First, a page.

Bevere: The answer to this question is multilayered. However, if I had to give one reason why there’s been an increase of fallouts, it would be due to a lack of the fear of the Lord.

So up front, permit me to make a firm point: The fear of the Lord is not to be scared of God. How can we have an intimate relationship with someone we are afraid of? True holy fear is to be terrified to be away from God — you don’t want to be anywhere other than in His presence, care and love.

The true essence of the fear of God is to venerate, revere, honor and respect Him more than anyone or anything else. It is to hold Him in the highest esteem and to embrace His heart’s desires as more precious and valuable than our own. We love what He loves and we hate what He hates. What is important to Him becomes important to us; what is not so important to Him is not so important to us.

There is always the promise of redemption for our fallen. Let’s not be those who further wound our wounded. Rather, let’s extend mercy and help them to find healing and wholeness.

Where the Sinner’s Prayer Falls Short

 Years ago, I attended a conference with a friend and the host began to introduce you. My friend commented, “I call him John Severe, because his messages aren’t exactly light.” Do you believe there is a lack of preaching about repentance in the church?

Bevere: Ha! Well, I’m often labelled “severe” because of my stance toward truth. If I’m honest, I love people too much to refrain from sharing the truth with them — even if that means becoming unpopular.

As leaders and ambassadors for Christ, we must be careful. We cannot just tell people what they want to hear at the neglect of telling them what they need to hear. Seeking acceptance and approval, some attempt to avoid the rejection and confrontation of truth.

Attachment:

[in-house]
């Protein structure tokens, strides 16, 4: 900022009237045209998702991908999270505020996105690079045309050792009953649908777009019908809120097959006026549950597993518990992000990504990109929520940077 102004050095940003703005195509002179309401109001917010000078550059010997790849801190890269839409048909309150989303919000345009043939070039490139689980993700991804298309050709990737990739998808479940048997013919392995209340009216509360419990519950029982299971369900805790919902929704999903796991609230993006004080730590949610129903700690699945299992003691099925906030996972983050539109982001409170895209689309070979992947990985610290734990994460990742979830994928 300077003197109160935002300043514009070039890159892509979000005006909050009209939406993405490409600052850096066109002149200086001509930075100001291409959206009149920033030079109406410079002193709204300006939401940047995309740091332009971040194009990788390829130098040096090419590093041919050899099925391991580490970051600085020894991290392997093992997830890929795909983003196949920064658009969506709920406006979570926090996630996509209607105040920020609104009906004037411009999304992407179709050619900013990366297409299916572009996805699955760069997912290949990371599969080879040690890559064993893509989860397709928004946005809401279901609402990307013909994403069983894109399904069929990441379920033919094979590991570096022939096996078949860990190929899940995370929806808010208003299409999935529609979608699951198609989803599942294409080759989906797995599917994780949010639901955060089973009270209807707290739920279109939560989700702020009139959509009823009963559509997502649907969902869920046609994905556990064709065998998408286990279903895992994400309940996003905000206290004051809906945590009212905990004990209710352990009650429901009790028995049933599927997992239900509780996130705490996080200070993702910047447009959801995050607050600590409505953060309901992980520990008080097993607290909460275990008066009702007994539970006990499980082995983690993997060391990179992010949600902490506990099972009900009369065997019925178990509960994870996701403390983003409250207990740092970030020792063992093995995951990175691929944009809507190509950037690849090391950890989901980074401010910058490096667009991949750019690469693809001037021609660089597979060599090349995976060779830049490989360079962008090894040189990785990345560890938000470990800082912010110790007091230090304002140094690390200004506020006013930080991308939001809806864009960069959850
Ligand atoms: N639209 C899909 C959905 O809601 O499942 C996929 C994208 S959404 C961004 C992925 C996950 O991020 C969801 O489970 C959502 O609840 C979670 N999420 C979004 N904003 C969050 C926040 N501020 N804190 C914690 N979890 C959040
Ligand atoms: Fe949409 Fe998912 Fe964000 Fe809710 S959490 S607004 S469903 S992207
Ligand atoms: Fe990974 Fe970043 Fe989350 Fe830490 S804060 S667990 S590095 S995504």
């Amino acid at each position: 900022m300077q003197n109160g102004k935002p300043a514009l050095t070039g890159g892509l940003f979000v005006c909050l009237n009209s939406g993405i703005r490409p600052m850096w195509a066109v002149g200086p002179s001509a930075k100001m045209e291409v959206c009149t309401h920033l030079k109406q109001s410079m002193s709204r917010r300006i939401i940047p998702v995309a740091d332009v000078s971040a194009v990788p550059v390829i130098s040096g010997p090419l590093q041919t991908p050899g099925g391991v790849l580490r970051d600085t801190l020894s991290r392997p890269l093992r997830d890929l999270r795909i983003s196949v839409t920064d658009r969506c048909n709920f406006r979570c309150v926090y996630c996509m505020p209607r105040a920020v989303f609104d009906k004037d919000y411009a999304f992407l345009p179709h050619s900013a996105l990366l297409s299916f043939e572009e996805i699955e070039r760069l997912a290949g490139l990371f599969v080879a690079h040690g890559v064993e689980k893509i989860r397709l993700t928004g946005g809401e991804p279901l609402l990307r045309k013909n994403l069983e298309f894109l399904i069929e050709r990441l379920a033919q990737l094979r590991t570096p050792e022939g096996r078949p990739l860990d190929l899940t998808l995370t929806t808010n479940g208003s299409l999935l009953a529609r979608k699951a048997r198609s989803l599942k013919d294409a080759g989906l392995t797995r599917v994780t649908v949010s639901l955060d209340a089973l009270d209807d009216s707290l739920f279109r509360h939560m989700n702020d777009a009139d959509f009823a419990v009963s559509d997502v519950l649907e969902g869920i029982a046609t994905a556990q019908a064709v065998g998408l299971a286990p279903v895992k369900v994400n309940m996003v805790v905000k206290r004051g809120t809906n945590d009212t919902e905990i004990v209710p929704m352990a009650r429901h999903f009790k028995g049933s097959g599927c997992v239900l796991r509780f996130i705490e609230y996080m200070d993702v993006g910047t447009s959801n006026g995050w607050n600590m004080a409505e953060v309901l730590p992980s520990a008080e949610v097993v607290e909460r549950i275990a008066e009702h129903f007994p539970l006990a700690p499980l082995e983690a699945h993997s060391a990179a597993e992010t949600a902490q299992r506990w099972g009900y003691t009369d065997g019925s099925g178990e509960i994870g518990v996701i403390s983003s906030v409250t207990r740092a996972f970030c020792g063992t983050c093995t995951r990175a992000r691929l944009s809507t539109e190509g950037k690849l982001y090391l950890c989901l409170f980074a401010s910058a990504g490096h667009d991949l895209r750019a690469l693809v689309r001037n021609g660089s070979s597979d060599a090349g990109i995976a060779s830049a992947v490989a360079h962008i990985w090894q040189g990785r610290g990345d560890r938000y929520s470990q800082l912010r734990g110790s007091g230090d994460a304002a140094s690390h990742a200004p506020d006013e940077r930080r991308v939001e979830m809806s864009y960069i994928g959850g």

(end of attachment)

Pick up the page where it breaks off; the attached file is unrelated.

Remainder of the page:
Listen to Paul’s heartfelt words: “I never shrank back from telling you what you needed to hear, either publicly or in your homes. I have had one message for Jews and Greeks alike — the necessity of repenting from sin and turning to God, and of having faith in our Lord Jesus.” (Acts 20:20-21 NLT).

In my opinion, repentance is one of the most beautiful and empowering words in the Bible. It’s speaks of promise, hope, and a new beginning. It’s actually the gateway to a new life in Christ.

Now I want to say something that may appear controversial, but hear me out. I personally believe one of the great obstacles we’ve created to knowing God is the introduction of the “sinner’s prayer.” Our tradition typically looks like this: We sell a relationship with God almost as if we are marketing a product to a consumer.

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After a message or conversation, we say, “Do you want to know God? Do you want a relationship with your Creator? Then just pray this prayer: ‘Jesus, come into my life. I receive You as my Savior. Thank You for forgiving me and now making me a child of God.’”

Next, we announce the happy news to all who are present, celebrate that our new converts are forever secure with God, and invite them into our fellowship. However, we’ve said nothing about repentance — the very thing that initiates this covenant relationship! Without repentance, we won’t permanently walk away from a self-seeking lifestyle and lay down our life for Him.